Abbas plans new Palestinian cabinet

Palestinian leader says move does not close door to power-sharing talks with Hamas.

    Reconciliation talks between Hamas and Fatah
    have been deadlocked for months [EPA]

    "But, of course, Hamas will not be party to this government as that reconciliation is yet to happen," she reported.

    In depth

    Analysis and features from after the war

    Reconciliation talks between the two parties have reached deadlock over Fatah's insistence that Hamas recognise Israel, renounce violence and accept existing agreements between Israel and the Palestinians.

    Abbas's move puts pressure on Hamas ahead of the next round of talks, scheduled for Saturday.

    "The pressure game is being played by both sides - in the Gaza Strip Hamas has appointed a new interior minister [Fathi Hammad], it's taken different measures to consolidate its grip on the Gaza Strip," Odeh said.

    'Death certificate'

    Fawzi Barhoum, a Hamas official, said that Abbas's move had "issued a death certificate ahead of talks".

    "This step is not a good sign ... It will deepen divisions," he said.

    Since Hamas pushed security forces loyal to Abbas out of Gaza two years ago, his Western-backed administration has controlled only the West Bank.

    According to Palestinian officials, Abbas will ask Salam Fayyad, the current Palestinian prime minister, to form the new government.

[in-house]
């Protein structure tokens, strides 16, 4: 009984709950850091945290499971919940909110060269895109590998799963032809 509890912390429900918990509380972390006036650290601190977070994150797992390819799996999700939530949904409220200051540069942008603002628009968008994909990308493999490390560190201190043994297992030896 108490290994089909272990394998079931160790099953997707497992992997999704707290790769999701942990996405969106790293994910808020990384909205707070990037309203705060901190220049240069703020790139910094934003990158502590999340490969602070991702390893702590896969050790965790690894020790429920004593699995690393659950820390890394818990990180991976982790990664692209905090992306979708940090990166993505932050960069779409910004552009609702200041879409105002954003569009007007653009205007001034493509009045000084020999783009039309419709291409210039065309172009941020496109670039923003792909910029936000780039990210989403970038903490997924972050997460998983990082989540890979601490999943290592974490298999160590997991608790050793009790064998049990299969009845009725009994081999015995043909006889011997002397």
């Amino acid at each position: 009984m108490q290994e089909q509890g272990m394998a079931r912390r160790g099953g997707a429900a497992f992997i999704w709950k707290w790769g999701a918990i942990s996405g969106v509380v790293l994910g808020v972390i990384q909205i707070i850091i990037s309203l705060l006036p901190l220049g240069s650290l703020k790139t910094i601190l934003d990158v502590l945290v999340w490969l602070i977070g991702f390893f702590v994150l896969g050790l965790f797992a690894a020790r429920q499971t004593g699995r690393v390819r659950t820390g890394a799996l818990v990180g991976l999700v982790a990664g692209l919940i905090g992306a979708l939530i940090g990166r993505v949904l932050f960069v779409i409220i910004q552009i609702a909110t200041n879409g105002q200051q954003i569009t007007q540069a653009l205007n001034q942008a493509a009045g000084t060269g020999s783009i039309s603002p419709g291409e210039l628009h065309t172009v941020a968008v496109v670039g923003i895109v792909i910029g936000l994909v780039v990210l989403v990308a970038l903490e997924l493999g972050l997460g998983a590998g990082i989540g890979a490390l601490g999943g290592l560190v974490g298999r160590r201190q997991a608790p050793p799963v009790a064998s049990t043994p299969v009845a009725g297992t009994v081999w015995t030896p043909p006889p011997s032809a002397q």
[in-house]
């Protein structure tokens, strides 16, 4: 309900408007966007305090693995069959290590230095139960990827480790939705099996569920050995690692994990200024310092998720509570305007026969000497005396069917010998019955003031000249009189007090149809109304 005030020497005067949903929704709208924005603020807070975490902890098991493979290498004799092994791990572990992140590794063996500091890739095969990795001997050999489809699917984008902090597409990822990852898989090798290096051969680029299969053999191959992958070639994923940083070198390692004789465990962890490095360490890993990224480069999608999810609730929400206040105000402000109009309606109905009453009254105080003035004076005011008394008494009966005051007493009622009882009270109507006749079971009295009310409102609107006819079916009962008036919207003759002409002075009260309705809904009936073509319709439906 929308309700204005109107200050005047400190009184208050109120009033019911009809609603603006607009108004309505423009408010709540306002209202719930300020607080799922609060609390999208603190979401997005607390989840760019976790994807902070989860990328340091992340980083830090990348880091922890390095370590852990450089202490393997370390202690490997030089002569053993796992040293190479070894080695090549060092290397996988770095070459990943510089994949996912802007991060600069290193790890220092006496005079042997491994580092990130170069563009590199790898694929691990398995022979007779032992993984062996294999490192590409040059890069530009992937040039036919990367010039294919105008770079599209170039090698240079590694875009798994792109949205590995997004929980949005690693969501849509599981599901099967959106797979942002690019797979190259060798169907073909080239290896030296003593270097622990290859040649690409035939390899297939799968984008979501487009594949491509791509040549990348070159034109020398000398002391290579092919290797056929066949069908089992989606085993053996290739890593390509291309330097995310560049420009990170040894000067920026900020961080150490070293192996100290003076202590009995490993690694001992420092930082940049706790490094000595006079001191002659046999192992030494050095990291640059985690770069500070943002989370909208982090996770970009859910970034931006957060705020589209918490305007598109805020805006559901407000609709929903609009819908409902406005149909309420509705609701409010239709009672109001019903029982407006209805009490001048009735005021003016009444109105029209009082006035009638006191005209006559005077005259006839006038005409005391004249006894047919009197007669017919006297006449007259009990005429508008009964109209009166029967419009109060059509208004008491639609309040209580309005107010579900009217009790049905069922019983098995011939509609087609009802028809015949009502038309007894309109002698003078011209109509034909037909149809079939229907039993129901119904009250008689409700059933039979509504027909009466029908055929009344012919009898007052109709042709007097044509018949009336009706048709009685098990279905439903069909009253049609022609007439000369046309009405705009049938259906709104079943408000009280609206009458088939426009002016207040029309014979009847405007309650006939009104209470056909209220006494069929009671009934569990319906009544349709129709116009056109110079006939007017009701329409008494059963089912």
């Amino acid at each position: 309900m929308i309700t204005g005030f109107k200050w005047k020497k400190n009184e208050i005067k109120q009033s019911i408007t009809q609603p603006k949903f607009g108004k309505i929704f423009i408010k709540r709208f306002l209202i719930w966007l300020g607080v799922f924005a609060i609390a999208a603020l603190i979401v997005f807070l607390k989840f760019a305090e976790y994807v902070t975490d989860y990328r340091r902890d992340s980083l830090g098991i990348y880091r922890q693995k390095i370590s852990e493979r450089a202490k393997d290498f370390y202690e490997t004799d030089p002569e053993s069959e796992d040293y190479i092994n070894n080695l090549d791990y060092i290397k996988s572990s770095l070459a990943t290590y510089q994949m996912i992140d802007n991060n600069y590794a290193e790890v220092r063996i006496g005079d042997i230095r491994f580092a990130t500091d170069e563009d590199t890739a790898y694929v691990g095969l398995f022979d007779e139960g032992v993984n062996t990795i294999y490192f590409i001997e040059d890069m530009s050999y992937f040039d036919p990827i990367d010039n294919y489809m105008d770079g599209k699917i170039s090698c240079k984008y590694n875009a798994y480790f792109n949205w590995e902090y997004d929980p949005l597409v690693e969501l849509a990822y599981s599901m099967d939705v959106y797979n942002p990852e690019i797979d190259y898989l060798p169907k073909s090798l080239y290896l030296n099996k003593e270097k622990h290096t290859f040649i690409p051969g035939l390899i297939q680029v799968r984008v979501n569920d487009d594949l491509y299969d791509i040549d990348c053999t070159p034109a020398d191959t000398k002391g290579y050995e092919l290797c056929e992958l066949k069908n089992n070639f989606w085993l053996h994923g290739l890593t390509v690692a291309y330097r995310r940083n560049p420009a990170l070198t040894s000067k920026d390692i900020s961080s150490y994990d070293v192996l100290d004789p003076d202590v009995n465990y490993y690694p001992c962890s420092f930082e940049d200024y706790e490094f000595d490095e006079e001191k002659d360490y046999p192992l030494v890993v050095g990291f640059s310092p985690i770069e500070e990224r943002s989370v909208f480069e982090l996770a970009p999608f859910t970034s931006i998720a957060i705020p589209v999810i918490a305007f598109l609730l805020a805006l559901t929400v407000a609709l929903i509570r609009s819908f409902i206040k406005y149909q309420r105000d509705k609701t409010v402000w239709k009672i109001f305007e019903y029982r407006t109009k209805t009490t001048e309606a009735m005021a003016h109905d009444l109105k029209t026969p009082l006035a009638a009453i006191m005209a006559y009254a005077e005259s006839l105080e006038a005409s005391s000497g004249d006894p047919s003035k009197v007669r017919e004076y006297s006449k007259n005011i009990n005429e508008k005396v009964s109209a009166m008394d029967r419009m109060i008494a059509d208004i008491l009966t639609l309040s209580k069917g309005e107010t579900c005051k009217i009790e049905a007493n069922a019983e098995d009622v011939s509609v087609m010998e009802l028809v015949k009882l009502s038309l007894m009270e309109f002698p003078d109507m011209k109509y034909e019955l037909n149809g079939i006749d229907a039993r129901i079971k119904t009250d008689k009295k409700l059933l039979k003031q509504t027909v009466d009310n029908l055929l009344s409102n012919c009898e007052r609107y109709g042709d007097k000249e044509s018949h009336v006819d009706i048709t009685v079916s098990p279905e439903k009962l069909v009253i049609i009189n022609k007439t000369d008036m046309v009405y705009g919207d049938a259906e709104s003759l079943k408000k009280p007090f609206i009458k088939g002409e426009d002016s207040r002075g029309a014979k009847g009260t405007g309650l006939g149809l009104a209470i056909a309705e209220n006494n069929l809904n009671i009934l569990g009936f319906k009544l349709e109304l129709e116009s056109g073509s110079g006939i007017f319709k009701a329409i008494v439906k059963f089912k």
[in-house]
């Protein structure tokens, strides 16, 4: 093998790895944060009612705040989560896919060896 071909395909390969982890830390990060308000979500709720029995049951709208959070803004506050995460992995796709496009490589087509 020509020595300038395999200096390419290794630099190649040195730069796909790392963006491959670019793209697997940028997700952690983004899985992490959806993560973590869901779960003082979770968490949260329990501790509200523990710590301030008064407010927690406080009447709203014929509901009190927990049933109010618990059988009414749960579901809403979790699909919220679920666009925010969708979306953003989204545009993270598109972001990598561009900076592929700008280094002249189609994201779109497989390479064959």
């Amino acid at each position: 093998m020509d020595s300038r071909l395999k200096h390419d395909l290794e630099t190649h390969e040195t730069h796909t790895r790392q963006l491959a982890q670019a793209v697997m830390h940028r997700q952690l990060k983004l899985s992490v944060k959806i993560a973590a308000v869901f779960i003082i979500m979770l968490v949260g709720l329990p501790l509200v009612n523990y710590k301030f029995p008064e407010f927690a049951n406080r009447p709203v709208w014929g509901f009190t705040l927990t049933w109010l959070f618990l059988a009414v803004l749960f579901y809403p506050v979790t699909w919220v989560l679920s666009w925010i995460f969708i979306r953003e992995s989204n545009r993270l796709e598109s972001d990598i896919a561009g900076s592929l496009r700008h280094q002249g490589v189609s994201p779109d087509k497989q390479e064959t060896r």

Fayyad, a US-educated economist, had said that he was quitting the role, but announced on April 1 that he would remain in office until the end of the talks between Hamas and Fatah.

    Abbas also announced that his Fatah movement would hold a long-overdue conference on July 1 to select new leaders.

    The last conference was held in 1989, and Fatah's popularity has declined steadily since then, in part because of the movement's failure to renew itself.

    Internal reforms could help Fatah compete against Hamas in general elections due to be held by next year.

    SOURCE: Al Jazeera and agencies


    'We scoured for days without sleeping, just clothes on our backs'

    'We scoured for days without sleeping, just clothes on our backs'

    The Philippines’ Typhoon Haiyan was the strongest storm ever to make landfall. Five years on, we revisit this story.

    How Moscow lost Riyadh in 1938

    How Moscow lost Riyadh in 1938

    Russian-Saudi relations could be very different today, if Stalin hadn't killed the Soviet ambassador to Saudi Arabia.

    Unification: Saladin and the Fall of Jerusalem

    Unification: Saladin and the Fall of Jerusalem

    We explore how Salah Ed-Din unified the Muslim states and recaptured the holy city of Jerusalem from the crusaders.